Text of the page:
Next we look for bread.  We’re disappointed by the first bread vendor in that all of their crusts are soft.  We walk/roll over to the second vendor and find only their baguette has a crisp crust, so that’s what we buy.  Next, we look for apples and tomatoes.  We’re disappointed to learn that the vendors there don’t have heirloom tomatoes and the first vendor doesn’t grow their tomatoes organically.  However, the second vendor doesn’t use pesticides or herbicides, although she’s not certified organic.  We buy some of her tomatoes and then head over to the apples.

This is where I get into trouble.  I have a very specific way of placing my fingers on apples and exerting gentle, even pressure so that I can tell if an apple is crisp without bruising them.  The woman selling the apples gets upset with me because she doesn’t want her apples bruised.  While I can understand that she can’t have everyone coming over and squeezing her apples all day and, therefore, she can’t let me squeeze her apples even if I have a special talent for it (is this starting to sound like it’s no longer rated PG?), she really didn’t have to be rude.

Unfortunately, she is having troubles with her inner jerk today.  And this causes my inner jerk to rise from the little snooze she’s been taking.  Imagine the introductions:  “Inner Jerk, meet Inner Jerk.”  Fortunately, before my inner jerk can get one word out, I say, “OK, Thanks,” and run off as quickly as I possibly can, leaving Pat standing with both our bikes, unable to follow.  I recognize that Pat is not behind me relatively quickly and circle back around realizing I’ve left him stuck.  As I get close to the apple stand, I approach from an angle where the woman is unlikely to see me.  I explain to Pat that I need to get out of there and we head off, apple-less.

We ride back a different route, working our way up to Walnut St early so as to avoid a very steep climb up to the bridge.  Unfortunately, it turns out part of Walnut St is one-way the wrong way and we have to take a detour to get back to it.  But, we make it to the bridge safely and navigate the tourists successfully, returning home with our goodies in a much better mood.

I can’t wait to try the honeycomb and immediately slice up some bread and start spreading goat cheese and honeycomb on it.  The bread is more of a “if you can’t find good bread and you need something in a pinch” variety of bread and the goat cheese is good but typical, but the honey comb makes it all seem special.  I am hooked.

Riding to Georgia

For the first time in my life, I am about to ride my bike from one state to another.  This has a lot more to do with having lived most of my life in the middle of a state than with how far I’ll be riding.  I am going to the last bike tour of the Chickamauga Battlefields, a large memorial for the Civil War.

This will be my first time commuting by bike here and I’m a bit nervous about riding on the roads.  I got the route from Outdoor Chattanooga, the organization sponsoring the biking tour at the park.  They also gave me the lowdown on the difficulty of the climbs and the traffic situation.  Unfortunately, I didn’t think to ask about the neighborhoods I would be riding through and Pat is out of town this weekend, so I will be riding alone.  Now that I am almost out the door, I’m suddenly wondering if I’ll be going through any scary parts of town.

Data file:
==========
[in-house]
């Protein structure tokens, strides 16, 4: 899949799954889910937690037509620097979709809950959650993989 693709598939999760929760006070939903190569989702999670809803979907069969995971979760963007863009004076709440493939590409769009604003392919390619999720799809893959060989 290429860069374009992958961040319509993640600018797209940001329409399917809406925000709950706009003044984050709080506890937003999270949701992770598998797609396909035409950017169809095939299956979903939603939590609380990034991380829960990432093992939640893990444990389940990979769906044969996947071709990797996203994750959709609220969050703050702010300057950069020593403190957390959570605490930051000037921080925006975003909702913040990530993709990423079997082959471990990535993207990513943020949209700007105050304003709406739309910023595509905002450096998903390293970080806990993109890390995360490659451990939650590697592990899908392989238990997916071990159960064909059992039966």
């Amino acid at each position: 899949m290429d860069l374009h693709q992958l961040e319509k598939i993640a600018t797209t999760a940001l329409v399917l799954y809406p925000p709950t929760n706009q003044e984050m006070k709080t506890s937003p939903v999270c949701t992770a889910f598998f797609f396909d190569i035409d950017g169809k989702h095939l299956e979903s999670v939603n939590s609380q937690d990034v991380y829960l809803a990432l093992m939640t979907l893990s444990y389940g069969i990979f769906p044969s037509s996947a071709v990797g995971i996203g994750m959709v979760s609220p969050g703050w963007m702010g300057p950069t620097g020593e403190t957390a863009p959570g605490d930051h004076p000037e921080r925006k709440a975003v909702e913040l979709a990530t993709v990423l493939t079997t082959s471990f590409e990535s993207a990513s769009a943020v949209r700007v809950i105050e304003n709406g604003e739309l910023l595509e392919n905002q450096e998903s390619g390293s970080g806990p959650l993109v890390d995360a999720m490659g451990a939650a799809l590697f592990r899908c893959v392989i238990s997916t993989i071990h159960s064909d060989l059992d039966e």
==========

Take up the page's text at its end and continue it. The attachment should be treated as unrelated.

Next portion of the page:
I decide that if it were really bad, Outdoor Chattanooga wouldn’t have sent me that way and finish gathering up my gear.  I pull on padded mountain biking shorts–after much time off and then riding yesterday, I need the padding today.  I love the fact that it’s the middle of October and I’m putting on shorts for a 7:30AM ride (not something I’ve ever done in Ohio).  I also love mountain biking shorts–they look like normal shorts so I don’t feel like an idiot walking around in them if I end up going into a store or something.

I snap on my helmet, velcro my riding gloves, zip up my high-visibility jacket, and snug-up my backpack.  Then, I mount up and take off.  Today, I head over the Market St bridge instead of taking the longer route over Walnut St.  It’s early Saturday morning and traffic is light so I figure it’s a good time to experience riding over Market St bridge.  There are actually fewer obstacles–no meandering tourists with small children to dodge–and there’s plenty of room for cars to pass me safely.  I continue through the familiar part of downtown that I’ve walked many times.  This doesn’t take long.  As I continue my ride through downtown, I realize how little of it I’ve actually seen.

The non-touristy downtown area is quiet.  Only a few people are out, mostly waiting on buses.  I quietly glide by, cranking at a steady pace.  My legs are still warming up and I’ve discovered a few bruises from my fall yesterday.  As I get outside the downtown area, I go through some neighborhoods that might not be areas where I would look for a home.  There are a surprising number of people out and about for early on a Saturday morning, but as I pedal past a flea market set up in a parking lot, I realize the draw.

I cross under the freeway that goes around Chattanooga’s South side and through a couple more intersections and discover I have now ridden the full length of Market St.  It is now called Alton Park Blvd.  Sounds nice, but it’s not.  The area is very industrial–hard surfaces with cracks seem to be the architectural theme here.  As I get to my first turn, I pass a convenience store.  A teenager crosses the street in front of me.  I catch myself staring–I’m amazed by how low he has managed to position his pants on his hips.  His rear end is actually completely above the waistband, although he’s wearing blue shorts underneath, so he is not indecently exposed.  He takes small, awkward steps, restricted by the low-hanging crotch in his jeans.  It’s nearly like having your legs tied together.  While I’ve seen this fashion statement many times and for many more years than any such style should remain popular, this is a new extreme.